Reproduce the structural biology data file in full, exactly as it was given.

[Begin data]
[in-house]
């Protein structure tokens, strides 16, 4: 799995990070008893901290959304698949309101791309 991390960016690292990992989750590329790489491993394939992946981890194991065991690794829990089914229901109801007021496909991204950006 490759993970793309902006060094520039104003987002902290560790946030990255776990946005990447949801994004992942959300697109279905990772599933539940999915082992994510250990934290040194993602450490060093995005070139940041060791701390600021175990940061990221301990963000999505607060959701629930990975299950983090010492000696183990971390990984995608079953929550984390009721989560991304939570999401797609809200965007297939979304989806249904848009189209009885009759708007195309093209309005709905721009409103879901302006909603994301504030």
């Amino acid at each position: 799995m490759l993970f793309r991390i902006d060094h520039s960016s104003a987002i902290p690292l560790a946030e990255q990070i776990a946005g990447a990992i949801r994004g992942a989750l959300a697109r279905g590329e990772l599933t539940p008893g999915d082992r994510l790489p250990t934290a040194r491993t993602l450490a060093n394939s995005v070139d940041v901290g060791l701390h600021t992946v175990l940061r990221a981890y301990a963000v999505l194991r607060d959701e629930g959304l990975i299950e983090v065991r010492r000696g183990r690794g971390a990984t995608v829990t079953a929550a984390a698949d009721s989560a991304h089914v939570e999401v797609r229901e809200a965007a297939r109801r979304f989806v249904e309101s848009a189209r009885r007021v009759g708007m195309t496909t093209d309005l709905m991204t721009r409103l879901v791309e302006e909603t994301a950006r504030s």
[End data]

[in-house]
């Protein structure tokens, strides 16, 4: 799995990070008893901290959304698949309101791309 991390960016690292990992989750590329790489491993394939992946981890194991065991690794829990089914229901109801007021496909991204950006 490759993970793309902006060094520039104003987002902290560790946030990255776990946005990447949801994004992942959300697109279905990772599933539940999915082992994510250990934290040194993602450490060093995005070139940041060791701390600021175990940061990221301990963000999505607060959701629930990975299950983090010492000696183990971390990984995608079953929550984390009721989560991304939570999401797609809200965007297939979304989806249904848009189209009885009759708007195309093209309005709905721009409103879901302006909603994301504030």
């Amino acid at each position: 799995m490759l993970f793309r991390i902006d060094h520039s960016s104003a987002i902290p690292l560790a946030e990255q990070i776990a946005g990447a990992i949801r994004g992942a989750l959300a697109r279905g590329e990772l599933t539940p008893g999915d082992r994510l790489p250990t934290a040194r491993t993602l450490a060093n394939s995005v070139d940041v901290g060791l701390h600021t992946v175990l940061r990221a981890y301990a963000v999505l194991r607060d959701e629930g959304l990975i299950e983090v065991r010492r000696g183990r690794g971390a990984t995608v829990t079953a929550a984390a698949d009721s989560a991304h089914v939570e999401v797609r229901e809200a965007a297939r109801r979304f989806v249904e309101s848009a189209r009885r007021v009759g708007m195309t496909t093209d309005l709905m991204t721009r409103l879901v791309e302006e909603t994301a950006r504030s």